Hello everyone, I’m Jacob Fillmore, and it feels great to be eating again.
Thank you all for coming to this rally to show your support for Bob Bancroft and the Eastern Shore Forest Watch Association. Today, I’d like to talk a bit about Owl’s Head Provincial Park, and why I believe it should continue to be protected.
Owl’s Head, touted by the provincial government itself as a “globally rare ecosystem,” has significant biodiversity and ecological value, and is home to the critically endangered Piping Plover. Though there are believed to be fewer than 40 mating pairs left in Nova Scotia, Nova Scotia’s Recovery Plan for the Piping Plover deems that the recovery of the species is still feasible. This is because “The primary threats (…) can be avoided or mitigated.” However, one key challenge to the recovery is habitat loss from coastal development. If we want to protect the Plovers, we cannot develop Owls Head.
I don’t like speaking in public but since I was born and brought up right next to Owls Head Provincial Park, I thought I should say a few words.
Approximately 15-16 years ago, a stranger from the US purchased some property in Little Harbour. This property lies between my parents’ home and Owls Head Provincial Park. This was the first time that someone moved to Little Harbour, built a home and gated their property off from the rest of the community. Over the next 15-16 years, this same person purchased 21 additional properties in the community. Most of these properties are sitting vacant.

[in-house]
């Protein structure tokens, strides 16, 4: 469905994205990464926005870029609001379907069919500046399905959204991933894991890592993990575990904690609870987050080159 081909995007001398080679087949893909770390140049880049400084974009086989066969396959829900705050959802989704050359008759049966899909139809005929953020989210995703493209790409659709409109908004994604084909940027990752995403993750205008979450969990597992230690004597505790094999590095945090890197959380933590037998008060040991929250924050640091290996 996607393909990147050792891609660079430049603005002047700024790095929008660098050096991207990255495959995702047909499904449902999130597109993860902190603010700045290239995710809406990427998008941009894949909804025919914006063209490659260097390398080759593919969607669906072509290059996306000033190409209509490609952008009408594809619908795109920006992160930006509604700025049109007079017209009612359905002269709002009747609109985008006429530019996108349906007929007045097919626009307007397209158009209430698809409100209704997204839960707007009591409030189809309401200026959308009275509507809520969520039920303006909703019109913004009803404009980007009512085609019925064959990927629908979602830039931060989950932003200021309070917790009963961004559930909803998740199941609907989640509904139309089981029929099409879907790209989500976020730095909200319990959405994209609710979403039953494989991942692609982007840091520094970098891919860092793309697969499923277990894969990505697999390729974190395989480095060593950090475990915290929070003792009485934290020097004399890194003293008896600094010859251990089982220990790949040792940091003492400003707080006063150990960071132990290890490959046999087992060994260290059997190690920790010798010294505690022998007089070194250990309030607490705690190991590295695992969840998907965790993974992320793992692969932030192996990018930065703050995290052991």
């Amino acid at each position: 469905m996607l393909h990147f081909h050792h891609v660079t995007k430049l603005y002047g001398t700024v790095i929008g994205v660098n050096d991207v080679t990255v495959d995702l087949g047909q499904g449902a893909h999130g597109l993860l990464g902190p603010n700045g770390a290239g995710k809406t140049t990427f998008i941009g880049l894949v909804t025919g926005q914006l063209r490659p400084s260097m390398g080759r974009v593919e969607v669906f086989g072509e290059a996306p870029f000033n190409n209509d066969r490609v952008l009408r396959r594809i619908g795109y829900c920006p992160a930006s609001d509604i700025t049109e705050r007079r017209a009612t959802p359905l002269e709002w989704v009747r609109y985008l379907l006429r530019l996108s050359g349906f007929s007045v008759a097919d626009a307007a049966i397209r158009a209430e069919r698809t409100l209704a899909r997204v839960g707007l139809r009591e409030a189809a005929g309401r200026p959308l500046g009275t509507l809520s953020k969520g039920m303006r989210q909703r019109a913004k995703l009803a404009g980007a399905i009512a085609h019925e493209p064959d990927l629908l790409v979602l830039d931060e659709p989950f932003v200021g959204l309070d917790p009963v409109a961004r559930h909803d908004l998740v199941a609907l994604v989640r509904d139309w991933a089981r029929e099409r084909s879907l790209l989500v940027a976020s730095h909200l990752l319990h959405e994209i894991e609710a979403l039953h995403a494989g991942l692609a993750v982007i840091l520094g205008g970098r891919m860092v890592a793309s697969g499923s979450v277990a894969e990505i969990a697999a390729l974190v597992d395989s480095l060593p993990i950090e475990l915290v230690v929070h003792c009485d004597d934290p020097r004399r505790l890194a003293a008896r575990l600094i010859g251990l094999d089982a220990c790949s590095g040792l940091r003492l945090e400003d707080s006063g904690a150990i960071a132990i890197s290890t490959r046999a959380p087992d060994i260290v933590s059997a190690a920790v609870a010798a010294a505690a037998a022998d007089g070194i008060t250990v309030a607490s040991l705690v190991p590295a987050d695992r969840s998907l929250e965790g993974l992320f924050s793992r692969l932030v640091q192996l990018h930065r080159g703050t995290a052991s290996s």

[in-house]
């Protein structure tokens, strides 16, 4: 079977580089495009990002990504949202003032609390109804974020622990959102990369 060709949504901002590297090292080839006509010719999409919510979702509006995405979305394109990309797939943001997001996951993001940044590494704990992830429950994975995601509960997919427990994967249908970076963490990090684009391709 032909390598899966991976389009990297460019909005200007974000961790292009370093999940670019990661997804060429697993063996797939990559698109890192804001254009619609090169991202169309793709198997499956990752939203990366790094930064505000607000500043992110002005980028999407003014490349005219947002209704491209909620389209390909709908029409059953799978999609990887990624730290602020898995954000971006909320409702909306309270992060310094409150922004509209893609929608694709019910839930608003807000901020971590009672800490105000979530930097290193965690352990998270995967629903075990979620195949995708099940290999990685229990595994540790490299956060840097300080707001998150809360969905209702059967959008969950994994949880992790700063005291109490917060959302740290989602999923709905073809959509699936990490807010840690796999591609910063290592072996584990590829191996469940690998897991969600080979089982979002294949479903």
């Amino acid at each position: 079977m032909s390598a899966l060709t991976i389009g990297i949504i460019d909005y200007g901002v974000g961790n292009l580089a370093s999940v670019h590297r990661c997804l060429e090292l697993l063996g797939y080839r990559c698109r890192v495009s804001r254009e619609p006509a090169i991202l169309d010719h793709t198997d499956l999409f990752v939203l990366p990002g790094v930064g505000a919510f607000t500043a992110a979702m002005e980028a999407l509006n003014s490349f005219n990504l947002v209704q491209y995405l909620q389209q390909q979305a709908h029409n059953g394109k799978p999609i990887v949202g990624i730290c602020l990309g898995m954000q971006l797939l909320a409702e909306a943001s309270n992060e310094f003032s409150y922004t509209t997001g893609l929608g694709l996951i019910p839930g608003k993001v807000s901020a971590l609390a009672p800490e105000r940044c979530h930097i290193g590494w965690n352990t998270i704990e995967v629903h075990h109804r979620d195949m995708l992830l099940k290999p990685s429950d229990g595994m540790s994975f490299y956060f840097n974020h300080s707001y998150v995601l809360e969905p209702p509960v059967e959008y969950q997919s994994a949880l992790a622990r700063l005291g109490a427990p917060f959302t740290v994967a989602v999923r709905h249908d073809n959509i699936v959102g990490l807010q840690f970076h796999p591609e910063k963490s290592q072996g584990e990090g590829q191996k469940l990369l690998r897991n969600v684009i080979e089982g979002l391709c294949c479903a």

We thank Darlene for her participation at the Save Owls Head Rally, providing this statement for the website, and for all of her efforts to protect the lands of Nova Scotia. Wela’lin.
Once you change the natural habitat for money, you cannot un-change the damage to Mother Earth. For our children, our grandchildren there must be something living, loving, and enjoyable for all people.
[Owls Head is] a
privatized sale, even though this is unceded, unsurrendered lands… Miꞌkmaꞌki.
We thank concerned resident Pamela Baker for speaking at the Save Owls Head rally and for giving us a copy of her statement to post on this website for those who could not attend.
Although I am suspicious that this sale of Owls Head/Little Harbour has anything to do with golf courses, I have nonetheless examined why the development and construction of these courses would be wrong for this property.
I am not a scientist, so I cannot expertly address the ecological damage that could be the result of this project; however, my brother’s background as General Manager of two major golf and country clubs in Ontario and experience in design and construction has been invaluable to me.
A determined group of Nova Scotians gathered yesterday at Grand Parade Square to protest the sale of Owls Head, a planned provincial park that was recently de-listed by the provincial government. Despite cold temperatures, approximately 120 people were in attendance, wearing hats and mittens, chanting “Stop the sale, save Owls Head.”